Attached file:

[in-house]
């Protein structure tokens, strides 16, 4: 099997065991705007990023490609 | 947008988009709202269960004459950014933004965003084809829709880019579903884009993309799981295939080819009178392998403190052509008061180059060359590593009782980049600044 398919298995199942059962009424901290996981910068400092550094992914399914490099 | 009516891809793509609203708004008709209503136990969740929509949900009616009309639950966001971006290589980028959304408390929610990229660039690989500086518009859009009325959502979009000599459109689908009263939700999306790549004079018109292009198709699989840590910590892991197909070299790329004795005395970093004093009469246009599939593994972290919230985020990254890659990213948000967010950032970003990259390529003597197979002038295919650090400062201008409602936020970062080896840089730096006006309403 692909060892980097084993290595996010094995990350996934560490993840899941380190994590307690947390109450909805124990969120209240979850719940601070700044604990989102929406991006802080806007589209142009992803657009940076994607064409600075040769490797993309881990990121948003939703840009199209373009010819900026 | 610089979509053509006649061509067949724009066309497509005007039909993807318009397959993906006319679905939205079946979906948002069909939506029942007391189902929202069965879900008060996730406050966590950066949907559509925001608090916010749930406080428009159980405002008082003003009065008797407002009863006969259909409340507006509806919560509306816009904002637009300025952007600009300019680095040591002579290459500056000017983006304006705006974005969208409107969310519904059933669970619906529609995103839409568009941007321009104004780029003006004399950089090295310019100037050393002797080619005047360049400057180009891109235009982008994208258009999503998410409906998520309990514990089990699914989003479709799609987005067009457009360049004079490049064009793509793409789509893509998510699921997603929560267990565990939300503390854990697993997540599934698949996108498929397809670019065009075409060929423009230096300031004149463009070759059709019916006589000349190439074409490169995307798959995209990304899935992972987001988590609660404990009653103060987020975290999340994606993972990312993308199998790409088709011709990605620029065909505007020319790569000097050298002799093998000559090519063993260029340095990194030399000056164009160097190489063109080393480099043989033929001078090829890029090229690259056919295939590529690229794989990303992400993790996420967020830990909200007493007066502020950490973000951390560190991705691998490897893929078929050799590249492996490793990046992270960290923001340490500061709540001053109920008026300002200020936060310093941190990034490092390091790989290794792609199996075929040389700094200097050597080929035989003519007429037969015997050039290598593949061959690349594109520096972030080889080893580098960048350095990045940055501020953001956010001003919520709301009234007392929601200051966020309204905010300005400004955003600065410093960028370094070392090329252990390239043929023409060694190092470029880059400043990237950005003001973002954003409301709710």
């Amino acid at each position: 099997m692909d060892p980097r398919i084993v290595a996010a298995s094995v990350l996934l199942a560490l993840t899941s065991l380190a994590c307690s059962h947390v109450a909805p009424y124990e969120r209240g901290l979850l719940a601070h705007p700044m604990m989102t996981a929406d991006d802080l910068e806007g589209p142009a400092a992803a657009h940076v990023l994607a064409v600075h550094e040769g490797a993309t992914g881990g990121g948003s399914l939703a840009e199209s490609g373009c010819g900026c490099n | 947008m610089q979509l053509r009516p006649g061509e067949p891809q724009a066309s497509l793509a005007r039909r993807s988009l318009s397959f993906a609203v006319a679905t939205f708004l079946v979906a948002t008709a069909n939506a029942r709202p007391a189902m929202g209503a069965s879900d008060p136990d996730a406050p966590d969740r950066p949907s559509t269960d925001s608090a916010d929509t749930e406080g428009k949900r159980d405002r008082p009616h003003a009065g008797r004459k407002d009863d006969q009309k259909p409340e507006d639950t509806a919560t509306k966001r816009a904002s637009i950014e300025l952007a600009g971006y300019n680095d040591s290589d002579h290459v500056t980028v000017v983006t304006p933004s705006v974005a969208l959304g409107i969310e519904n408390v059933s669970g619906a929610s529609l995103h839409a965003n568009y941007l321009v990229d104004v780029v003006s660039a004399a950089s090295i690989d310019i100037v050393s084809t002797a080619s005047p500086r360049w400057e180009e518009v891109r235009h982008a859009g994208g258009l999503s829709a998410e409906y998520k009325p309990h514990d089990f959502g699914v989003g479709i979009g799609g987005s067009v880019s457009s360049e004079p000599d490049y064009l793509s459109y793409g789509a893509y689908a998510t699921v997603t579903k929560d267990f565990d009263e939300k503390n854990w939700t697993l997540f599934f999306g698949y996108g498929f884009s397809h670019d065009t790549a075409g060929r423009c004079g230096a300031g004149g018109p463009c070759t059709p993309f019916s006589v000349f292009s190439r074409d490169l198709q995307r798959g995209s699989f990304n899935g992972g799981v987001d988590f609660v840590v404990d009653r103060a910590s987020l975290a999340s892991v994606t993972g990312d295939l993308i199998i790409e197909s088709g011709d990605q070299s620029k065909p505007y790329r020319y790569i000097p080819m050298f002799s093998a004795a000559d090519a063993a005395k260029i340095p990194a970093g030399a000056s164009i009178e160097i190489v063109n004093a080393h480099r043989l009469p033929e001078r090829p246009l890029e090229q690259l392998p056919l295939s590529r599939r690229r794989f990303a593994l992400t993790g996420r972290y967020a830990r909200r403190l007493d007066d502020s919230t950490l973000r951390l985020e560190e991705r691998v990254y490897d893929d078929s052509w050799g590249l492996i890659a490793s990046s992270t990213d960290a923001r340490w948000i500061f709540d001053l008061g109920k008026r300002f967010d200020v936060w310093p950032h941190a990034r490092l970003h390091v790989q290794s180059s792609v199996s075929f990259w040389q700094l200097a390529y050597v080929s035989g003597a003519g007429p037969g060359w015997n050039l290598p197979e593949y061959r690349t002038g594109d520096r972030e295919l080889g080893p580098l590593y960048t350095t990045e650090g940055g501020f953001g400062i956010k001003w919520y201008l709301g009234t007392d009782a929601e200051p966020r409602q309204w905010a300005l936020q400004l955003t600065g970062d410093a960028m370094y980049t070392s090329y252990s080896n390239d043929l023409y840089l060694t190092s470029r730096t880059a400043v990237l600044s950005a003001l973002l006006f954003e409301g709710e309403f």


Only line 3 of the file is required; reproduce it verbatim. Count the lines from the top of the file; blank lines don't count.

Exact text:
């Amino acid at each position: 099997m692909d060892p980097r398919i084993v290595a996010a298995s094995v990350l996934l199942a560490l993840t899941s065991l380190a994590c307690s059962h947390v109450a909805p009424y124990e969120r209240g901290l979850l719940a601070h705007p700044m604990m989102t996981a929406d991006d802080l910068e806007g589209p142009a400092a992803a657009h940076v990023l994607a064409v600075h550094e040769g490797a993309t992914g881990g990121g948003s399914l939703a840009e199209s490609g373009c010819g900026c490099n | 947008m610089q979509l053509r009516p006649g061509e067949p891809q724009a066309s497509l793509a005007r039909r993807s988009l318009s397959f993906a609203v006319a679905t939205f708004l079946v979906a948002t008709a069909n939506a029942r709202p007391a189902m929202g209503a069965s879900d008060p136990d996730a406050p966590d969740r950066p949907s559509t269960d925001s608090a916010d929509t749930e406080g428009k949900r159980d405002r008082p009616h003003a009065g008797r004459k407002d009863d006969q009309k259909p409340e507006d639950t509806a919560t509306k966001r816009a904002s637009i950014e300025l952007a600009g971006y300019n680095d040591s290589d002579h290459v500056t980028v000017v983006t304006p933004s705006v974005a969208l959304g409107i969310e519904n408390v059933s669970g619906a929610s529609l995103h839409a965003n568009y941007l321009v990229d104004v780029v003006s660039a004399a950089s090295i690989d310019i100037v050393s084809t002797a080619s005047p500086r360049w400057e180009e518009v891109r235009h982008a859009g994208g258009l999503s829709a998410e409906y998520k009325p309990h514990d089990f959502g699914v989003g479709i979009g799609g987005s067009v880019s457009s360049e004079p000599d490049y064009l793509s459109y793409g789509a893509y689908a998510t699921v997603t579903k929560d267990f565990d009263e939300k503390n854990w939700t697993l997540f599934f999306g698949y996108g498929f884009s397809h670019d065009t790549a075409g060929r423009c004079g230096a300031g004149g018109p463009c070759t059709p993309f019916s006589v000349f292009s190439r074409d490169l198709q995307r798959g995209s699989f990304n899935g992972g799981v987001d988590f609660v840590v404990d009653r103060a910590s987020l975290a999340s892991v994606t993972g990312d295939l993308i199998i790409e197909s088709g011709d990605q070299s620029k065909p505007y790329r020319y790569i000097p080819m050298f002799s093998a004795a000559d090519a063993a005395k260029i340095p990194a970093g030399a000056s164009i009178e160097i190489v063109n004093a080393h480099r043989l009469p033929e001078r090829p246009l890029e090229q690259l392998p056919l295939s590529r599939r690229r794989f990303a593994l992400t993790g996420r972290y967020a830990r909200r403190l007493d007066d502020s919230t950490l973000r951390l985020e560190e991705r691998v990254y490897d893929d078929s052509w050799g590249l492996i890659a490793s990046s992270t990213d960290a923001r340490w948000i500061f709540d001053l008061g109920k008026r300002f967010d200020v936060w310093p950032h941190a990034r490092l970003h390091v790989q290794s180059s792609v199996s075929f990259w040389q700094l200097a390529y050597v080929s035989g003597a003519g007429p037969g060359w015997n050039l290598p197979e593949y061959r690349t002038g594109d520096r972030e295919l080889g080893p580098l590593y960048t350095t990045e650090g940055g501020f953001g400062i956010k001003w919520y201008l709301g009234t007392d009782a929601e200051p966020r409602q309204w905010a300005l936020q400004l955003t600065g970062d410093a960028m370094y980049t070392s090329y252990s080896n390239d043929l023409y840089l060694t190092s470029r730096t880059a400043v990237l600044s950005a003001l973002l006006f954003e409301g709710e309403f």